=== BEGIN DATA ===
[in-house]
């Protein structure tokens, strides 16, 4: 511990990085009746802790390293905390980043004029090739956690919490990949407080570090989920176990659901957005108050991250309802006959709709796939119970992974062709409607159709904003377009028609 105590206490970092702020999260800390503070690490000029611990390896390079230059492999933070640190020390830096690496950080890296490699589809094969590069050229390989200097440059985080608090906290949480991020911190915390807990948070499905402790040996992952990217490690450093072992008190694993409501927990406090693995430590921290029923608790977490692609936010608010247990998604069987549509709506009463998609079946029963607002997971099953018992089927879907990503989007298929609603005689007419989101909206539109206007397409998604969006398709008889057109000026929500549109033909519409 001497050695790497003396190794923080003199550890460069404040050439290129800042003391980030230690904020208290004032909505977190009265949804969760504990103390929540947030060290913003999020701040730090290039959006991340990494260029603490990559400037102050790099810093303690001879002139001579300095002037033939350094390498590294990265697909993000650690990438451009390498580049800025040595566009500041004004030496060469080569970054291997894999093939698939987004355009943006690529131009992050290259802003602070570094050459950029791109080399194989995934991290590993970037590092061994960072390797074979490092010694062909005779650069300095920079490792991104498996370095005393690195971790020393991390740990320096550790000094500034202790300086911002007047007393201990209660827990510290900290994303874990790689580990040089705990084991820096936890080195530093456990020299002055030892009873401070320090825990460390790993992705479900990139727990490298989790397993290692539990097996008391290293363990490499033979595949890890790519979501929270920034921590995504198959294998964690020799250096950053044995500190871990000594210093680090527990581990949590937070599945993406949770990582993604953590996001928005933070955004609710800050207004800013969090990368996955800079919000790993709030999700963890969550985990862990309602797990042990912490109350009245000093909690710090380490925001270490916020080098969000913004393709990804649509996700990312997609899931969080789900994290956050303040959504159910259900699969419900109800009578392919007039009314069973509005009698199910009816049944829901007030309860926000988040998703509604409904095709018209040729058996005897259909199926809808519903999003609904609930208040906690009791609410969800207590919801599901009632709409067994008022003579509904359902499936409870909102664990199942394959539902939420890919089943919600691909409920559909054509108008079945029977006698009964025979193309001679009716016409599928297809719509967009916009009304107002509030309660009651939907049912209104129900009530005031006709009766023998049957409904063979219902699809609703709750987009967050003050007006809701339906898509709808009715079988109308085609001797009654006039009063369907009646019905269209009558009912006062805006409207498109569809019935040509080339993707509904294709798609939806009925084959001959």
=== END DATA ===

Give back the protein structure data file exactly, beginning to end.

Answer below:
[in-house]
């Protein structure tokens, strides 16, 4: 511990990085009746802790390293905390980043004029090739956690919490990949407080570090989920176990659901957005108050991250309802006959709709796939119970992974062709409607159709904003377009028609 105590206490970092702020999260800390503070690490000029611990390896390079230059492999933070640190020390830096690496950080890296490699589809094969590069050229390989200097440059985080608090906290949480991020911190915390807990948070499905402790040996992952990217490690450093072992008190694993409501927990406090693995430590921290029923608790977490692609936010608010247990998604069987549509709506009463998609079946029963607002997971099953018992089927879907990503989007298929609603005689007419989101909206539109206007397409998604969006398709008889057109000026929500549109033909519409 001497050695790497003396190794923080003199550890460069404040050439290129800042003391980030230690904020208290004032909505977190009265949804969760504990103390929540947030060290913003999020701040730090290039959006991340990494260029603490990559400037102050790099810093303690001879002139001579300095002037033939350094390498590294990265697909993000650690990438451009390498580049800025040595566009500041004004030496060469080569970054291997894999093939698939987004355009943006690529131009992050290259802003602070570094050459950029791109080399194989995934991290590993970037590092061994960072390797074979490092010694062909005779650069300095920079490792991104498996370095005393690195971790020393991390740990320096550790000094500034202790300086911002007047007393201990209660827990510290900290994303874990790689580990040089705990084991820096936890080195530093456990020299002055030892009873401070320090825990460390790993992705479900990139727990490298989790397993290692539990097996008391290293363990490499033979595949890890790519979501929270920034921590995504198959294998964690020799250096950053044995500190871990000594210093680090527990581990949590937070599945993406949770990582993604953590996001928005933070955004609710800050207004800013969090990368996955800079919000790993709030999700963890969550985990862990309602797990042990912490109350009245000093909690710090380490925001270490916020080098969000913004393709990804649509996700990312997609899931969080789900994290956050303040959504159910259900699969419900109800009578392919007039009314069973509005009698199910009816049944829901007030309860926000988040998703509604409904095709018209040729058996005897259909199926809808519903999003609904609930208040906690009791609410969800207590919801599901009632709409067994008022003579509904359902499936409870909102664990199942394959539902939420890919089943919600691909409920559909054509108008079945029977006698009964025979193309001679009716016409599928297809719509967009916009009304107002509030309660009651939907049912209104129900009530005031006709009766023998049957409904063979219902699809609703709750987009967050003050007006809701339906898509709808009715079988109308085609001797009654006039009063369907009646019905269209009558009912006062805006409207498109569809019935040509080339993707509904294709798609939806009925084959001959």